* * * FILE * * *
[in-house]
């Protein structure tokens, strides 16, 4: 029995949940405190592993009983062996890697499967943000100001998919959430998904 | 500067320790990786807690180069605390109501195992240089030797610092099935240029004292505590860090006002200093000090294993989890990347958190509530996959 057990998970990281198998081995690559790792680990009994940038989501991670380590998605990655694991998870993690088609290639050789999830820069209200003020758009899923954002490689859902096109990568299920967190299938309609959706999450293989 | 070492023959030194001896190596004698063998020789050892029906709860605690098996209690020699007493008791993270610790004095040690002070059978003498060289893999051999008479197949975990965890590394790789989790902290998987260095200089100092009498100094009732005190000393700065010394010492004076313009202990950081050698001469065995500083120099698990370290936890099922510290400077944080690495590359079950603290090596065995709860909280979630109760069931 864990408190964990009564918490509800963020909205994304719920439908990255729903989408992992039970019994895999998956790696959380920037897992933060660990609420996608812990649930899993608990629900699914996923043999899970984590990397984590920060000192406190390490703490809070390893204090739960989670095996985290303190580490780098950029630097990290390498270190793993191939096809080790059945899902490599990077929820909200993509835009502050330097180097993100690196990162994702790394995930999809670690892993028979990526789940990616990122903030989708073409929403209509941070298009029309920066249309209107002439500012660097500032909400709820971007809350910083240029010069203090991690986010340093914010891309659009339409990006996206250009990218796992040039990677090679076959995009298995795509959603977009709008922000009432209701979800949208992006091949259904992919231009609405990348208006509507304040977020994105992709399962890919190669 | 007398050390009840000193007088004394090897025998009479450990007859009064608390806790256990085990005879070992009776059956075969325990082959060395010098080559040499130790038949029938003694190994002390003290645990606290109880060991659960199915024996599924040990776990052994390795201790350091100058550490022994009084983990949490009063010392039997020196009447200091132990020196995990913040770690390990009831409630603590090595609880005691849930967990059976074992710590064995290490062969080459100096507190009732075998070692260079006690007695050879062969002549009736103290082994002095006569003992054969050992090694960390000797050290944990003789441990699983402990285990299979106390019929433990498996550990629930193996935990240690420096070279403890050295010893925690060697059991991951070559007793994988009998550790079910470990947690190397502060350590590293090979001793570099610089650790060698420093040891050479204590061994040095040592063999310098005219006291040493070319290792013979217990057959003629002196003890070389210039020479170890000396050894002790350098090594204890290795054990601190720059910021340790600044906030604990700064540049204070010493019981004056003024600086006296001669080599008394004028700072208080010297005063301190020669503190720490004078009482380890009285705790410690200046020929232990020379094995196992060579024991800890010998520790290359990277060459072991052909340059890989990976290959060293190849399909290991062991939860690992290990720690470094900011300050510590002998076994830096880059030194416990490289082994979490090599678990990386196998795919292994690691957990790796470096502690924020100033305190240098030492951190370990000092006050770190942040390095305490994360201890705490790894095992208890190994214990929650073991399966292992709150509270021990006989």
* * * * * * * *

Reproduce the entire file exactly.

[in-house]
């Protein structure tokens, strides 16, 4: 029995949940405190592993009983062996890697499967943000100001998919959430998904 | 500067320790990786807690180069605390109501195992240089030797610092099935240029004292505590860090006002200093000090294993989890990347958190509530996959 057990998970990281198998081995690559790792680990009994940038989501991670380590998605990655694991998870993690088609290639050789999830820069209200003020758009899923954002490689859902096109990568299920967190299938309609959706999450293989 | 070492023959030194001896190596004698063998020789050892029906709860605690098996209690020699007493008791993270610790004095040690002070059978003498060289893999051999008479197949975990965890590394790789989790902290998987260095200089100092009498100094009732005190000393700065010394010492004076313009202990950081050698001469065995500083120099698990370290936890099922510290400077944080690495590359079950603290090596065995709860909280979630109760069931 864990408190964990009564918490509800963020909205994304719920439908990255729903989408992992039970019994895999998956790696959380920037897992933060660990609420996608812990649930899993608990629900699914996923043999899970984590990397984590920060000192406190390490703490809070390893204090739960989670095996985290303190580490780098950029630097990290390498270190793993191939096809080790059945899902490599990077929820909200993509835009502050330097180097993100690196990162994702790394995930999809670690892993028979990526789940990616990122903030989708073409929403209509941070298009029309920066249309209107002439500012660097500032909400709820971007809350910083240029010069203090991690986010340093914010891309659009339409990006996206250009990218796992040039990677090679076959995009298995795509959603977009709008922000009432209701979800949208992006091949259904992919231009609405990348208006509507304040977020994105992709399962890919190669 | 007398050390009840000193007088004394090897025998009479450990007859009064608390806790256990085990005879070992009776059956075969325990082959060395010098080559040499130790038949029938003694190994002390003290645990606290109880060991659960199915024996599924040990776990052994390795201790350091100058550490022994009084983990949490009063010392039997020196009447200091132990020196995990913040770690390990009831409630603590090595609880005691849930967990059976074992710590064995290490062969080459100096507190009732075998070692260079006690007695050879062969002549009736103290082994002095006569003992054969050992090694960390000797050290944990003789441990699983402990285990299979106390019929433990498996550990629930193996935990240690420096070279403890050295010893925690060697059991991951070559007793994988009998550790079910470990947690190397502060350590590293090979001793570099610089650790060698420093040891050479204590061994040095040592063999310098005219006291040493070319290792013979217990057959003629002196003890070389210039020479170890000396050894002790350098090594204890290795054990601190720059910021340790600044906030604990700064540049204070010493019981004056003024600086006296001669080599008394004028700072208080010297005063301190020669503190720490004078009482380890009285705790410690200046020929232990020379094995196992060579024991800890010998520790290359990277060459072991052909340059890989990976290959060293190849399909290991062991939860690992290990720690470094900011300050510590002998076994830096880059030194416990490289082994979490090599678990990386196998795919292994690691957990790796470096502690924020100033305190240098030492951190370990000092006050770190942040390095305490994360201890705490790894095992208890190994214990929650073991399966292992709150509270021990006989």